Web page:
Low levels of vitamin D at presentation correlated significantly with disease signs and symptoms 12 months after presentation, including lower overall Global Assessment of Function scores (P = .02), poorer function (P = .05), and higher scores on the Calgary Depression Scale for Schizophrenia (P = .01).

Correlations were also seen between lower vitamin D levels at 12 months and Positive and Negative Syndrome Scale (PANSS) scores (P = .03) and quality-of-life scores (P = .02).

Among the 324 patients with psychosis (59% male), mean vitamin D levels were even lower, at 12.38 ng/ml. Only 13.9% of patients had sufficient vitamin D levels, and 48.8% were deficient.

Neuroprotective?

There was no association between vitamin D levels and duration of illness or function or PANSS scores. However, those who were deficient had lower quality-of-life scores and higher levels of depression on the Montgomery–Åsberg Depression Rating Scale (P = .02).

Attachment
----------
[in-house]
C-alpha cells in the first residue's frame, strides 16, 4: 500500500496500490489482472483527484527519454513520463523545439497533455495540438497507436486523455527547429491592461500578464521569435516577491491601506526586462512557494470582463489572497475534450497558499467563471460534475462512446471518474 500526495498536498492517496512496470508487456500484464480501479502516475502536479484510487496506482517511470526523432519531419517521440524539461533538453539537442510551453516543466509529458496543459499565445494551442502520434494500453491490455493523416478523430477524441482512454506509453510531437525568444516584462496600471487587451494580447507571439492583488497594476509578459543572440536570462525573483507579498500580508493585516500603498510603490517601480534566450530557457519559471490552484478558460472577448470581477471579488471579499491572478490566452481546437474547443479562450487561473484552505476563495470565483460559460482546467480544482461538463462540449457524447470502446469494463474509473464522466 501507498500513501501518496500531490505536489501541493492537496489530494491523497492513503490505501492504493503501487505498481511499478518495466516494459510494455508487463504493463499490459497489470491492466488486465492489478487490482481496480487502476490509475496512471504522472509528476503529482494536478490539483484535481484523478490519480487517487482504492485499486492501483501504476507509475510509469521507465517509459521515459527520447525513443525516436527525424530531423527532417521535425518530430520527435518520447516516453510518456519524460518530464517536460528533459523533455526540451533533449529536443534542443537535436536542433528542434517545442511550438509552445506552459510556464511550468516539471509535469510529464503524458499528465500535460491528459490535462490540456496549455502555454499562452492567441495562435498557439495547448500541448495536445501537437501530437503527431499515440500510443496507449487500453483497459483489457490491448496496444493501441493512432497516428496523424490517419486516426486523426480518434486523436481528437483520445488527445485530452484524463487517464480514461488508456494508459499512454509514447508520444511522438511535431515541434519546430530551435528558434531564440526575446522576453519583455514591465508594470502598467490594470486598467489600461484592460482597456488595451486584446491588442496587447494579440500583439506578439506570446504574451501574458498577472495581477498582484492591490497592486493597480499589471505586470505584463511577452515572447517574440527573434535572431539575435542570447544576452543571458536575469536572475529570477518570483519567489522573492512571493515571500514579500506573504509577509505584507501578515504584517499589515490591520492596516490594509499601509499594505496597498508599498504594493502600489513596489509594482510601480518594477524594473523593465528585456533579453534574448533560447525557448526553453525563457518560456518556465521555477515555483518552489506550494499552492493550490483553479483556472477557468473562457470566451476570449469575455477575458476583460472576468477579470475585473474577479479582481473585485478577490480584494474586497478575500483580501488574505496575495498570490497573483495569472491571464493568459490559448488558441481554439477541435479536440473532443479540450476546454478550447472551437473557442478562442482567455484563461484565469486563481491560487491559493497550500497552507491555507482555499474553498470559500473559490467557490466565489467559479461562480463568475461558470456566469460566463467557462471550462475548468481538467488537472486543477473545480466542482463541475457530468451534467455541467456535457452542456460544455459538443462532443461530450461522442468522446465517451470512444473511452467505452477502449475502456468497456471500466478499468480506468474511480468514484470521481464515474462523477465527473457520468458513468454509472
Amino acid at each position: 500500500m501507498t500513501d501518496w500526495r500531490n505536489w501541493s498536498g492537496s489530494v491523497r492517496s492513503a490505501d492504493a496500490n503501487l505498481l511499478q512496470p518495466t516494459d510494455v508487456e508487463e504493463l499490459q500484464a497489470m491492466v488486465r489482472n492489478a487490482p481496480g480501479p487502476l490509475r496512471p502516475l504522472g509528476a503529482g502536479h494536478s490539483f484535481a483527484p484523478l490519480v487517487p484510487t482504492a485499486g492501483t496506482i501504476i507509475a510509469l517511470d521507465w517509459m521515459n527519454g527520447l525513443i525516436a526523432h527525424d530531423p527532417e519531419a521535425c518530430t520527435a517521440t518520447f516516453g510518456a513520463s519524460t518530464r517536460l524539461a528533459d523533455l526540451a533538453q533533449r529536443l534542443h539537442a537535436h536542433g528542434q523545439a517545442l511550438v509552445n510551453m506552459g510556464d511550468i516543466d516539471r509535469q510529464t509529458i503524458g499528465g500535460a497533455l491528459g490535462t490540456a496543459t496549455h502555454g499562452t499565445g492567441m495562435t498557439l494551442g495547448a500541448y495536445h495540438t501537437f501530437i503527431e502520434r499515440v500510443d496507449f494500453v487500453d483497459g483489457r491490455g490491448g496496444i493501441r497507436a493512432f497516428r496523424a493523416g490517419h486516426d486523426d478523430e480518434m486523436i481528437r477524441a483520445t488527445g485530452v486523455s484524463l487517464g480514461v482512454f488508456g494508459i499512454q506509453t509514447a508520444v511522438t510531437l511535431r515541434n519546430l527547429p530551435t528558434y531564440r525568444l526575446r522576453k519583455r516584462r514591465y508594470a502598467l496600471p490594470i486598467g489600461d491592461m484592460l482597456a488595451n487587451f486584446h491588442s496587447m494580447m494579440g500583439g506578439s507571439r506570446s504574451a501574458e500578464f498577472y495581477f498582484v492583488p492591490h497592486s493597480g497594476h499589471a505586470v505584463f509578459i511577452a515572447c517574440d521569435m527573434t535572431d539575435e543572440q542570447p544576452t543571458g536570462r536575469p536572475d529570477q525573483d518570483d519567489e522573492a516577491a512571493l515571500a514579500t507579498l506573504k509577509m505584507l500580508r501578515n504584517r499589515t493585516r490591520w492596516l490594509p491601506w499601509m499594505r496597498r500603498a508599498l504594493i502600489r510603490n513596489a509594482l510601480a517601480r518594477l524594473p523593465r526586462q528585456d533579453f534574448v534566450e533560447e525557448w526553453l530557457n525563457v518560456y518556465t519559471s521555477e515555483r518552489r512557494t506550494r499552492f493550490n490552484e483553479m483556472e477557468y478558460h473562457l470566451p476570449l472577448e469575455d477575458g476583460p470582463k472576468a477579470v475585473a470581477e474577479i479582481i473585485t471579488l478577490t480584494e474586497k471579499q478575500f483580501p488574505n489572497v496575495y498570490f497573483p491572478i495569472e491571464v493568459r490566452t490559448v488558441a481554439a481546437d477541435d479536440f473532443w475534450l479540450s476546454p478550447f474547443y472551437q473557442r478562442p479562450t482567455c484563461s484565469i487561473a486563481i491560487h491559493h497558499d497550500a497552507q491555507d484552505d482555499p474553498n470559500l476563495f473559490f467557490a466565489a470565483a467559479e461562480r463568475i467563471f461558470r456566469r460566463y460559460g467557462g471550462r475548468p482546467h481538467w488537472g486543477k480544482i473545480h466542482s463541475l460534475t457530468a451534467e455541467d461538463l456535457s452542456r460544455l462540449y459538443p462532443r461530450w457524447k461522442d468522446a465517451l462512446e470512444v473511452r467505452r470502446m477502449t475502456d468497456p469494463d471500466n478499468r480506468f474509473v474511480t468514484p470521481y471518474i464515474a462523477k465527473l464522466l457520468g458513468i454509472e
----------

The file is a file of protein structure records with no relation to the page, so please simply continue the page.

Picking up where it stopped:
Low vitamin D levels in those with established psychosis were negatively correlated with an array of other health issues, including high body mass index (P = .03), high triglyceride levels (P = .001), high total cholesterol levels (P = .03), obesity (P = .03), and hypertension (P = .03).

In addition, vitamin D levels were lower among patients who had lower levels of exercise (P = .002) and who spent less time outdoors (P = .041).

Dr Gaughran emphasized the preliminary nature of the findings, and said that even with the mounting evidence of low vitamin D levels in psychosis, any benefits of supplementation are still unknown.

"People are thinking about vitamin D more now in many health areas, but the evidence for supplementation is just not there yet, even for physical health benefits," she said.

A large problem may be that, as described in an article published last month in JAMA, "clinical enthusiasm for supplemental vitamin D has outpaced available evidence on its effectiveness," Dr Gaughran said.